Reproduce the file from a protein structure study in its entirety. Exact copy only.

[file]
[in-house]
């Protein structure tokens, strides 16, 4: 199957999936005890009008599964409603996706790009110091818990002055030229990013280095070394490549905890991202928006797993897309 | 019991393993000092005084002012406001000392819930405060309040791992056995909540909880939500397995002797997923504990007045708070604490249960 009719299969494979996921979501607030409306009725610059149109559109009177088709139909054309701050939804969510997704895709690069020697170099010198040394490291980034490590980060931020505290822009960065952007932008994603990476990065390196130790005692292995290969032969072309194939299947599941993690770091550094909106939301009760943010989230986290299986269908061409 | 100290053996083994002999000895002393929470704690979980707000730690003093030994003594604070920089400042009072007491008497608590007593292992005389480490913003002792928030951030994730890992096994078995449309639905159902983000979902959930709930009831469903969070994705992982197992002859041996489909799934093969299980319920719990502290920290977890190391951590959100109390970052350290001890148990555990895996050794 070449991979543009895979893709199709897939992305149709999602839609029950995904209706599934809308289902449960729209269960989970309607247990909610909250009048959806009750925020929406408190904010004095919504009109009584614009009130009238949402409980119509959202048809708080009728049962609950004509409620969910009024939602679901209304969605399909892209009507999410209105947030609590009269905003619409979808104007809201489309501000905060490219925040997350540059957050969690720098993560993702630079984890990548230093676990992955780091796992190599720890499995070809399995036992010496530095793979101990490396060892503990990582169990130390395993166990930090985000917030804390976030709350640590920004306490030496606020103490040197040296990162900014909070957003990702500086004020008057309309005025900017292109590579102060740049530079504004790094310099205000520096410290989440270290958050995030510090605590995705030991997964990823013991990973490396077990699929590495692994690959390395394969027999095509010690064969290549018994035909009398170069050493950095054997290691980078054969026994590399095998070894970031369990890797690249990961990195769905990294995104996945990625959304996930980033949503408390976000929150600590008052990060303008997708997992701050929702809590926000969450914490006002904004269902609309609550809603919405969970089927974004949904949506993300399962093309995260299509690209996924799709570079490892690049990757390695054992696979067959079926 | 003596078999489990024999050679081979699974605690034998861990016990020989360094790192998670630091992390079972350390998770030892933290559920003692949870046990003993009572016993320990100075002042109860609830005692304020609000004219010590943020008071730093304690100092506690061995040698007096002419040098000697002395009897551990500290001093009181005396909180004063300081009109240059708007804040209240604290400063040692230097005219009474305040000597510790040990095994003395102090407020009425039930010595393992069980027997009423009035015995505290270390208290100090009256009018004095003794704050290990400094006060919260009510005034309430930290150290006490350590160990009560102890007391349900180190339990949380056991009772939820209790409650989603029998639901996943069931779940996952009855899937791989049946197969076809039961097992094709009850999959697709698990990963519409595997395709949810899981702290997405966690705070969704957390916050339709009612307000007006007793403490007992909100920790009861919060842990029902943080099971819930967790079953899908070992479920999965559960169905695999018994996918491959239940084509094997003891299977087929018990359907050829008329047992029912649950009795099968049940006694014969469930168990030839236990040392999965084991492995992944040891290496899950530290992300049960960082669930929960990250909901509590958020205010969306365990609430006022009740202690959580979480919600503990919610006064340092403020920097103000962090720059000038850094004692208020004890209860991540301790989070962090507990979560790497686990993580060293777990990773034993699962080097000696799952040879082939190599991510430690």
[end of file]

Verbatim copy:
[in-house]
């Protein structure tokens, strides 16, 4: 199957999936005890009008599964409603996706790009110091818990002055030229990013280095070394490549905890991202928006797993897309 | 019991393993000092005084002012406001000392819930405060309040791992056995909540909880939500397995002797997923504990007045708070604490249960 009719299969494979996921979501607030409306009725610059149109559109009177088709139909054309701050939804969510997704895709690069020697170099010198040394490291980034490590980060931020505290822009960065952007932008994603990476990065390196130790005692292995290969032969072309194939299947599941993690770091550094909106939301009760943010989230986290299986269908061409 | 100290053996083994002999000895002393929470704690979980707000730690003093030994003594604070920089400042009072007491008497608590007593292992005389480490913003002792928030951030994730890992096994078995449309639905159902983000979902959930709930009831469903969070994705992982197992002859041996489909799934093969299980319920719990502290920290977890190391951590959100109390970052350290001890148990555990895996050794 070449991979543009895979893709199709897939992305149709999602839609029950995904209706599934809308289902449960729209269960989970309607247990909610909250009048959806009750925020929406408190904010004095919504009109009584614009009130009238949402409980119509959202048809708080009728049962609950004509409620969910009024939602679901209304969605399909892209009507999410209105947030609590009269905003619409979808104007809201489309501000905060490219925040997350540059957050969690720098993560993702630079984890990548230093676990992955780091796992190599720890499995070809399995036992010496530095793979101990490396060892503990990582169990130390395993166990930090985000917030804390976030709350640590920004306490030496606020103490040197040296990162900014909070957003990702500086004020008057309309005025900017292109590579102060740049530079504004790094310099205000520096410290989440270290958050995030510090605590995705030991997964990823013991990973490396077990699929590495692994690959390395394969027999095509010690064969290549018994035909009398170069050493950095054997290691980078054969026994590399095998070894970031369990890797690249990961990195769905990294995104996945990625959304996930980033949503408390976000929150600590008052990060303008997708997992701050929702809590926000969450914490006002904004269902609309609550809603919405969970089927974004949904949506993300399962093309995260299509690209996924799709570079490892690049990757390695054992696979067959079926 | 003596078999489990024999050679081979699974605690034998861990016990020989360094790192998670630091992390079972350390998770030892933290559920003692949870046990003993009572016993320990100075002042109860609830005692304020609000004219010590943020008071730093304690100092506690061995040698007096002419040098000697002395009897551990500290001093009181005396909180004063300081009109240059708007804040209240604290400063040692230097005219009474305040000597510790040990095994003395102090407020009425039930010595393992069980027997009423009035015995505290270390208290100090009256009018004095003794704050290990400094006060919260009510005034309430930290150290006490350590160990009560102890007391349900180190339990949380056991009772939820209790409650989603029998639901996943069931779940996952009855899937791989049946197969076809039961097992094709009850999959697709698990990963519409595997395709949810899981702290997405966690705070969704957390916050339709009612307000007006007793403490007992909100920790009861919060842990029902943080099971819930967790079953899908070992479920999965559960169905695999018994996918491959239940084509094997003891299977087929018990359907050829008329047992029912649950009795099968049940006694014969469930168990030839236990040392999965084991492995992944040891290496899950530290992300049960960082669930929960990250909901509590958020205010969306365990609430006022009740202690959580979480919600503990919610006064340092403020920097103000962090720059000038850094004692208020004890209860991540301790989070962090507990979560790497686990993580060293777990990773034993699962080097000696799952040879082939190599991510430690």